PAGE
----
Wang Qishan, China’s Former Anti-Graft Czar, Gets a New Political Post: What Does It Mean?

By Annie Wu

Former Chinese Communist Party heavyweight Wang Qishan was a figure to be feared.

For the past five years, he led the Party’s anti-corruption campaign to purge the ranks of misbehaving officials—many who also happened to be members of the opposition faction to the current leadership. More than a million officials were taken down in that period.

But when it came time for the Party’s once-in-five-years leadership transition, Xi couldn’t keep his right-hand man by his side. Wang had reached the retirement age for senior posts set by Party convention. In the battle for power with the opposition faction—those loyal to former leader Jiang Zemin—Wang was kicked out of the Politburo Standing Committee, the Party’s most powerful decision-making body.

Many China watchers wondered if that would be the end of Wang’s political career, or if Xi had something else in mind for his ally.

On Jan. 29, there appeared clues about Wang’s future. Wang was selected as a representative for Hunan Province within China’s rubber-stamp legislature, the National People’s Congress.

It is highly unusual for a retired Politburo Standing Committee member to be assigned to this post—especially as Wang had not received any other official appointment after the leadership transition in October 2017.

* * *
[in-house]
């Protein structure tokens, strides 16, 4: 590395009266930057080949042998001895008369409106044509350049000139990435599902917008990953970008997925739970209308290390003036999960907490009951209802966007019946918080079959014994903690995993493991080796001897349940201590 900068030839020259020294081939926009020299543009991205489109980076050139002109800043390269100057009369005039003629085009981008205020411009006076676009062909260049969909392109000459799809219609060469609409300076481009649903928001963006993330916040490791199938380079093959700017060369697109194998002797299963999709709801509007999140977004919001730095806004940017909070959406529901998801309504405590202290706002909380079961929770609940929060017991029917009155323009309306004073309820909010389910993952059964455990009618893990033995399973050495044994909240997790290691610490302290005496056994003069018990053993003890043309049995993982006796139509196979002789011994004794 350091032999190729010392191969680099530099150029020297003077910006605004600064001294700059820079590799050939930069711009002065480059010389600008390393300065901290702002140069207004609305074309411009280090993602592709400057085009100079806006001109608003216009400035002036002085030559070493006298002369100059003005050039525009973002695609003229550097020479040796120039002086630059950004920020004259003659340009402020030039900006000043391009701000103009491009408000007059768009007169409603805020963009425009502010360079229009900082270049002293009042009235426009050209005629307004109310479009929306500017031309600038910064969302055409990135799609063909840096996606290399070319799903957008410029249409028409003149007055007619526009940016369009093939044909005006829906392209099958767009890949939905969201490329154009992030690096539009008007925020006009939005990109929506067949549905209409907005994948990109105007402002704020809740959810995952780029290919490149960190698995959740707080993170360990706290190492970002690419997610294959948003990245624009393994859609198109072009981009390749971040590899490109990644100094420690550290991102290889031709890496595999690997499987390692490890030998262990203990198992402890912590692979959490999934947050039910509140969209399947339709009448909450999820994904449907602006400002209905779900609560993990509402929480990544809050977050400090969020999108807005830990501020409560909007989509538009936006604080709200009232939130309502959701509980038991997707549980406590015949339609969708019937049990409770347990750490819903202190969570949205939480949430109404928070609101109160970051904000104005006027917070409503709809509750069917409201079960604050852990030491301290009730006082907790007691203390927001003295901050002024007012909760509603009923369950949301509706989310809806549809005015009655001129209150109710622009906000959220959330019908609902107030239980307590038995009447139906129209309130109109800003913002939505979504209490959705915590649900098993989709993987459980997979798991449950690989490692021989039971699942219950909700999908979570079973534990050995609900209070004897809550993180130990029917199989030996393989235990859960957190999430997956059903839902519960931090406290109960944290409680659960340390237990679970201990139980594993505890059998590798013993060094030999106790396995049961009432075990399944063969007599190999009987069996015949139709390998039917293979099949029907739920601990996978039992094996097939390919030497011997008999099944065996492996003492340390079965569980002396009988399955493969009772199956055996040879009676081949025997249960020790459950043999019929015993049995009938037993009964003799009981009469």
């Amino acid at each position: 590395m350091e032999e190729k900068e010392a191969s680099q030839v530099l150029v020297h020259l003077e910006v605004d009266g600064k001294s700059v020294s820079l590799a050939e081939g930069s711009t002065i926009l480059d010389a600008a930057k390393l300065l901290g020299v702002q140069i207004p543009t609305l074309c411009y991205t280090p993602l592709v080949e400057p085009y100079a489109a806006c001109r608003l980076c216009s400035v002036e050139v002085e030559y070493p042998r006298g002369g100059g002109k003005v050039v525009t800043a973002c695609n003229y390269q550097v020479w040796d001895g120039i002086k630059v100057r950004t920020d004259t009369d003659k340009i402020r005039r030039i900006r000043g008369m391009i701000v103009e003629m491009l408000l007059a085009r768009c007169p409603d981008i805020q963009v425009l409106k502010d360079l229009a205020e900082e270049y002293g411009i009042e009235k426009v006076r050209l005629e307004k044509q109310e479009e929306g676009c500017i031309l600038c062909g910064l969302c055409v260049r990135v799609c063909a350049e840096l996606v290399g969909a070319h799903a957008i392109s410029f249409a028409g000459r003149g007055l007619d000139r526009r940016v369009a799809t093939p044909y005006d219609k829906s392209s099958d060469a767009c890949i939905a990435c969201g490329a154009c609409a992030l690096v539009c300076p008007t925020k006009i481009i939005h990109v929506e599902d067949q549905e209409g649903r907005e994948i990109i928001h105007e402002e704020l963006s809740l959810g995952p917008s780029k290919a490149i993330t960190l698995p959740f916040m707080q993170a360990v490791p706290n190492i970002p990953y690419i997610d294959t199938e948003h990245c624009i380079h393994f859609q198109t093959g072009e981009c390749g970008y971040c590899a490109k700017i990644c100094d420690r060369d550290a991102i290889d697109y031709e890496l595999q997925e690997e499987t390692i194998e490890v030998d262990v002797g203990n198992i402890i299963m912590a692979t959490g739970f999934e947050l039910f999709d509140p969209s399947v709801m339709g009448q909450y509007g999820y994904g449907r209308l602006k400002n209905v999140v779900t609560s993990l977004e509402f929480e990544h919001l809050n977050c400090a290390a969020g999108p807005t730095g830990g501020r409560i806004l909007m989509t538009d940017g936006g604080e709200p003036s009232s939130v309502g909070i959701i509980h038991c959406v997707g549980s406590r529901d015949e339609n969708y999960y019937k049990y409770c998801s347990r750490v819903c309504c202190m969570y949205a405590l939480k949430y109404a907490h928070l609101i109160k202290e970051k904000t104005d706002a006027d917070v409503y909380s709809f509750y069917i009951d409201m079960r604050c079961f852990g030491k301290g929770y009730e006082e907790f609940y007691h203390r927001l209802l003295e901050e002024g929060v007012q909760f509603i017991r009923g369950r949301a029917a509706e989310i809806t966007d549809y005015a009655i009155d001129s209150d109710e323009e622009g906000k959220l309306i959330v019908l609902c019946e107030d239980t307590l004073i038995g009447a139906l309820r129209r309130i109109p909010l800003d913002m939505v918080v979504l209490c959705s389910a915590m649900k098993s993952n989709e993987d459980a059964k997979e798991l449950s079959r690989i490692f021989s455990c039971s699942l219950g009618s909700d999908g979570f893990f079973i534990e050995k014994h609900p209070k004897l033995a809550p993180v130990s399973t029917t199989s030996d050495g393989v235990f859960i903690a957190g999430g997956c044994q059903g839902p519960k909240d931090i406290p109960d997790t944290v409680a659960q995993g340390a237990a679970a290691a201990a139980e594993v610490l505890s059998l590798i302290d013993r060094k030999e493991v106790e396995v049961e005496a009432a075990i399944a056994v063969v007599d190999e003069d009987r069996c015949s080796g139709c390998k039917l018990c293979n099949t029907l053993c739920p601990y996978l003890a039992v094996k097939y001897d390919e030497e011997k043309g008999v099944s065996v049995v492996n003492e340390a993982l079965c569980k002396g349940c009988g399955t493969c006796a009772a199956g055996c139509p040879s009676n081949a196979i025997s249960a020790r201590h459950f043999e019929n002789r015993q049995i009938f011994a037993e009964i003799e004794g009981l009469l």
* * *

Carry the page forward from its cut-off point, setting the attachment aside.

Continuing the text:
Chinese leader Xi Jinping (R) and Wang Qishan toast with high-ranking Chinese officials at a dinner marking the 64th anniversary of the Chinese Communist Party’s takeover of China, at the Great Hall of the People in Beijing on September 30, 2013. (Feng Li/Getty Images)

After the news was announced, the Hong Kong Economic Journal predicted that the appointment would pave the way for Wang to become vice-chair when the Congress convenes in March.

Citing an anonymous official “with understanding of the Chinese leadership’s thinking,” the Wall Street Journal reported that Xi is tasking Wang with diplomatic affairs with the United States. According to the official, Wang’s reputation as a problem-solver who can handle crises has come in handy amid growing tensions between the two countries over trade and other issues.

However, Epoch Times political commentator Xia Xiaoqiang noted that the vice-chair position does not have concrete responsibilities, and is more of a symbolic role.

“In fact, in history there have been non-Party members who became vice-chairs, such as Song Qingling [wife of Sun Yat-sen, founder of the first republic of China] and Rong Yiren [once denounced as “capitalist”].”

Xia believed Wang’s new appointment was a signal to the Jiang faction that the Xi camp still has the upper hand. But it remains to be seen whether Wang will have real power.

Hu Ping, a U.S.-based commentator, also felt the significance of Wang’s role has yet to be determined. The scope of his powers depends on how much Xi decides to assign to the role—as the vice chair essentially acts an assistant to the Party leader.

“It could be a figurehead role with no real power, or a very important role,” he said. But given Xi’s demonstrated trust for Wang, Hu believes it is likely “Wang could be the most powerful vice chair in Chinese Communist Party history.”

Meanwhile, China scholar Xie Xuanjun told Radio Free Asia that he believes Wang’s political resurgence is to help Xi serve another term as leader in 2022—as Xi would then be breaking Party convention to allow himself to serve a third term.

Gu Qing’er contributed to this report.

From The Epoch Times

 
 
 

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